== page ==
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Fan Remix, Appropriation, and Reproducibility
by Jason Lipshin `

Self-described by the filmmaker as a "multifandom metavid," this remix deals quite explicitly with the plight of fan creativity in relation to recent firestorms over fair-use and copyright. In beginning to tackle these issues, the video thus also begins to update many ideas from Walter Benjamin’s essay, “The Work of Art in the Age of its Mechanical Reproducibility,” for the digital age by explicitly tying the ability of everyday people to easily reproduce, appropriate, and manipulate images to a more democratic conception of art.


As with so many fan-produced works online, this video appropriates a popular song, Regina Spektor’s “Us,” in order to recontextualize the meaning of its remixed images under a new unity. However, while many fan appropriations tend to use music merely as a way to heighten emotional intensity, Spektor’s lyrics in this video seem to be given as much prominence as the images in commenting on the conditions of the video’s own production. For instance, the refrain “it’s contagious” could be taken to refer to the viral nature of Web 2.0 participation; the line about “living in a den of thieves” played over the image of Jack Sparrow is obviously a reference to the pejorative labeling of fan remixers as pirates; and the line “tourists come to stare at us” could be taken as a jab at academics who take an ‘anthropological’ approach to studying fans as specimens (although the way the filmmaker inserts an image of Henry Jenkins at this point may be a little harsh, as he is a self-confessed Aca-Fan.) Additionally, the video’s inclusion of many pop cultural texts commonly appropriated by fans (including Star Trek, The Matrix, Harry Potter, Lord of the Rings, The X Files, etc.) serves to situate the video within larger, community practices of fan creativity, while at the same time demonstrating the artistry that that can be produced when “any well-defined part of any finished cultural object can automatically become a building block for new objects” (Manovich).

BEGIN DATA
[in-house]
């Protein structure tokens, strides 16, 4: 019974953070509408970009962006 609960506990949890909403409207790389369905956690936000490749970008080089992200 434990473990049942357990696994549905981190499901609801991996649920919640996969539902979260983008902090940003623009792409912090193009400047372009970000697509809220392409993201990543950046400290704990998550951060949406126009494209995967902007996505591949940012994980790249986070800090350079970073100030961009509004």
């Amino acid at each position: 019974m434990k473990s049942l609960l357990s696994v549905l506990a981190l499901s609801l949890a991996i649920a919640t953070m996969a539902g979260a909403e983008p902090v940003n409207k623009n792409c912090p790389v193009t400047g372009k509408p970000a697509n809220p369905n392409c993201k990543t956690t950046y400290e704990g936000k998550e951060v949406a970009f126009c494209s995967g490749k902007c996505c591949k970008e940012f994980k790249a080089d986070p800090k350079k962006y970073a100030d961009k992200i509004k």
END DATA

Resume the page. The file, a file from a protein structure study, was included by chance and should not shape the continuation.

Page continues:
This transition to a period of infinite modularity and remixability that Lev Manovich attributes to the rise of consumer-grade, desktop tools for media production and manipulation is demonstrated most eloquently in the section of the video in which the Mona Lisa is shown being “copied and pasted.” Given that there is an almost identical sequence of the painting being reproduced in the first section of John Berger’s BBC television series Ways of Seeing, which in turn, was itself an explicit appropriation of many ideas from Benjamin’s essay, here we have another remediation of Benjamin, but this time for the age of digital reproduction. Thus, although Benjamin based film’s democratizing, aura-destroying quality in its theoretical ability to be infinitely reproduced (Benjamin), as Holly Willis points out in her book New Digital Cinema, in practice, analog film (and video) degraded with each reproduction, limiting the number of prints that could be made. Editing, recombining, and compositing found footage (although practiced by a few key players in the independent, moving image art scene) was likewise an expensive and cumbersome process with limited viability for the general public (Willis 5-7). Hence, in this short segment in “Us,” we have this image of the Mona Lisa being reproduced literally juxtaposed with images of revolution (from V for Vendetta). Although such remixing practices in film and video had existed for many years (and indeed, have existed for thousands of years in other media), the wide availability of digital video and tools for “desktop production” and manipulation have led to a boon in collaborative creativity and grassroots image production, contributing another step towards the realization of Benjamin’s utopian vision.   

 

Works Cited

 

Benjamin, Walter. “The Work of Art in the Age of its Mechanical Reproducibility.”

CTCS 505 Course Reading.

 

Berger, John. (1974). Ways of seeing [BBC Television Series]. Chicago: Film

Incorporated.

 

Manovich, Lev. “Remixing and Remixability.” CTCS 505 Course Reading.

 

Willis, Holly. New Digital Cinema: Reinventing the Moving Image. London:

Wallflower Press, 2005. Print.  

 

This Commentary is related to the following Clips:
Fan Remix, Appropriation, and Reproducibility by blimvisible (2007) Self-described by the filmmaker as a "multifandom metavid," this remix deals quite explicitly with the plight of fan creativity in relation to recent firestorms over fair-use and copyright.